On yet another glaringly hot day, next to a simple shelter with a semi-spherical, straw-thatched roof, Cai Bingyu is hauling away used coffee grounds and cornhusks for composting.
Cai – tanned, young, and floppy-fringed – is one of the many who make up Ground-Up Initiative. A “volunteer-driven non-profit community”, GUI aims to connect its participants to the land. Since 2009, this land has referred to the cosy 500 square metres patch that is the Sustainable Living Kampung, GUI’s headquarters, at Yishun’s Bottle Tree Park. Located between fishing ponds and a model car-racing track, this Kampung seeks to foster “social and environmental consciousness”.
Ostensibly, GUI seems to be one more green organisation preaching the ‘save the earth’ message. Some might even call its visitors, who sometimes come to farm, hippies. But GUI bears visiting for its construction of a new type of kampong: not relaxed but industrious, not isolated but well-connected, and rather than sleepy, successful. In the key performance indicator sense, GUI has attracted 19,969 participants in 2011, making it something of a case study in rejuvenating that populist but amorphous thing called “kampong spirit”.
A history of doing
Coffee in hand, GUI founder Tay Lai Hock, is already multitasking on a Sunday morning. A picture of casualness with shoulder-length salt-and-pepper hair and loose pants, the 48-year-old greets the volunteers and checks on work at the vermicomposting (composting with worms) shed before arranging for visitors’ tours.
One would imagine that such an urban farm would consist of bohemian types. Yet, Tay and his twenty-persons core team are constantly on the go. It is Tay himself who holds the team together with his persuasive, charismatic leadership. I myself was surprised that I was convinced to help out as a volunteer for one of their events.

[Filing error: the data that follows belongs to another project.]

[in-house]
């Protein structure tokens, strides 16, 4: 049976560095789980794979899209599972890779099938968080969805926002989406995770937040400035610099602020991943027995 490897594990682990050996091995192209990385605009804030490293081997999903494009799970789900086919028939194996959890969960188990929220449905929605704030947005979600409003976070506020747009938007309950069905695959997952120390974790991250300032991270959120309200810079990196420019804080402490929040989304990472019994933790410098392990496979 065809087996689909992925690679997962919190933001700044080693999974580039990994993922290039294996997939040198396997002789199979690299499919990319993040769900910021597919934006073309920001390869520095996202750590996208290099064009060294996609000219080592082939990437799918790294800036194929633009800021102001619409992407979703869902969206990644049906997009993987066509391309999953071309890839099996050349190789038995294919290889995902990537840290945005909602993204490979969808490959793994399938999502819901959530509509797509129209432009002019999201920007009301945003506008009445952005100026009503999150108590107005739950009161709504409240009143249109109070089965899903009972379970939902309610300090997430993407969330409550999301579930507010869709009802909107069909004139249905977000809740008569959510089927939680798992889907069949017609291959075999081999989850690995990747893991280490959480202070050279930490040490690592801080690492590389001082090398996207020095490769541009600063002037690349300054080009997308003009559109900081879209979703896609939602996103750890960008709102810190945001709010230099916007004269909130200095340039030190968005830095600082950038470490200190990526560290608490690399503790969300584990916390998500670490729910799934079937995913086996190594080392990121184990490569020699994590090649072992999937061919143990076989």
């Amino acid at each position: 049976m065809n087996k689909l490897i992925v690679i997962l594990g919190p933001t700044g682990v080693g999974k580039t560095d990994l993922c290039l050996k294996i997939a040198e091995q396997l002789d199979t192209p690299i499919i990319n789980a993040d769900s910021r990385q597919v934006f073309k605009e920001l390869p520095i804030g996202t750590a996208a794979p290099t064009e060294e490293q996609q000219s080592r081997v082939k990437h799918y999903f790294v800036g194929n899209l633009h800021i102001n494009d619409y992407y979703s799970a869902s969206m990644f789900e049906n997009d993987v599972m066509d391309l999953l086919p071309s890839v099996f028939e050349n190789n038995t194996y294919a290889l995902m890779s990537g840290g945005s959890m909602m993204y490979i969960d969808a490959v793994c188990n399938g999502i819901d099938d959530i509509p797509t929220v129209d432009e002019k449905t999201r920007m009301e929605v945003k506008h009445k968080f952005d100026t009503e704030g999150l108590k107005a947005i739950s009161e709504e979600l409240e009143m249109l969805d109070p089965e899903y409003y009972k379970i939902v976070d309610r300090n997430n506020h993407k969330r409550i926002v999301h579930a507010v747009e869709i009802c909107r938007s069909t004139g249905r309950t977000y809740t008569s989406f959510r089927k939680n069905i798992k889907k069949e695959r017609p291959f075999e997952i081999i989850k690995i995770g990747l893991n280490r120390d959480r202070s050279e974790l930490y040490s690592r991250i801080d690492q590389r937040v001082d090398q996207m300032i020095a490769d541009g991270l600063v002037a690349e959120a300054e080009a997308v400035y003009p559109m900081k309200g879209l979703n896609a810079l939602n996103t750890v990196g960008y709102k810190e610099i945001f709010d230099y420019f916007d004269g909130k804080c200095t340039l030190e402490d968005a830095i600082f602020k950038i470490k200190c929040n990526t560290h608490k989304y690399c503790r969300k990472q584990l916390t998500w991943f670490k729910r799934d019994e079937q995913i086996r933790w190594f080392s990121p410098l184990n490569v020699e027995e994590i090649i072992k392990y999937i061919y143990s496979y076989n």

Tay started out doing menial work at the age of nine. He eventually made it to a management position at an MNC before quitting, in 1999, to backpack around the world for four years. “I feel that the biggest problems in Singapore today are denial, indifference and inertia,” Tay says. “People have the power to change things, but they just don’t do it.” Using the example of littering – “foreign workers pick up our trash, so we just don’t care” – Tay pinpoints a general lackadaisical nature in Singaporeans today, which he feels is due to the disconnect between people and the land. “It is the ‘everything is good, why change’ mentality. People don’t really live anymore.”
While its current message is green, GUI started off as a humanitarian cause. After conducting missions in 2007 around flooded regions in Malaysia, including Johor’s Endau Rompin, Tay decided to establish GUI in 2008. Through a mutual agreement, GUI has since enjoyed free rent and occasional equipment and labour sponsorships through Planar One & Associates, the master tenant of Bottle Tree Park.
Currently, GUI’s mainstay events revolve around education. Balik Kampung, a farming experience, gives participants a chance to till, plant and weed crops for half a day. Kampung Cakap (which this magazine has participated in), a public sharing session conducted once every few months, sees a mix of artists, musicians, activists and engineers sharing ideas. The Sustainable Living Lab, housed in the Kampung, also allows homegrown innovators to collaborate on producing innovations to serve small communities. Its latest invention is the iBam, eco- and pocket-friendly audio speakers made from bamboo.
Profits from these events, if any, go back into maintenance of the kampong, as well as daily allowances for some of the core team members. GUI is also fund-raising to potentially build Singapore’s fifth university. Rather loftily named the Singapore Open University of Life (SOUL), Tay sees its ultimate goal as “building souls for our country”, an alternative to “just teaching children to be one-dimensional.” GUI’s role, he says, is in helping Singaporeans “relearn how to be a person” or in Mandarin, “xue xi zuo ren”.
Tay has spoken about how he views GUI as a “mainstream” initiative. To make this “the norm”, GUI has partnered with the National Institute of Education and Civil Service College to offer staff leadership retreats. Recently, it has also played host to visits from Ministers of Parliament like Tan Chuan-Jin and K. Shanmugam.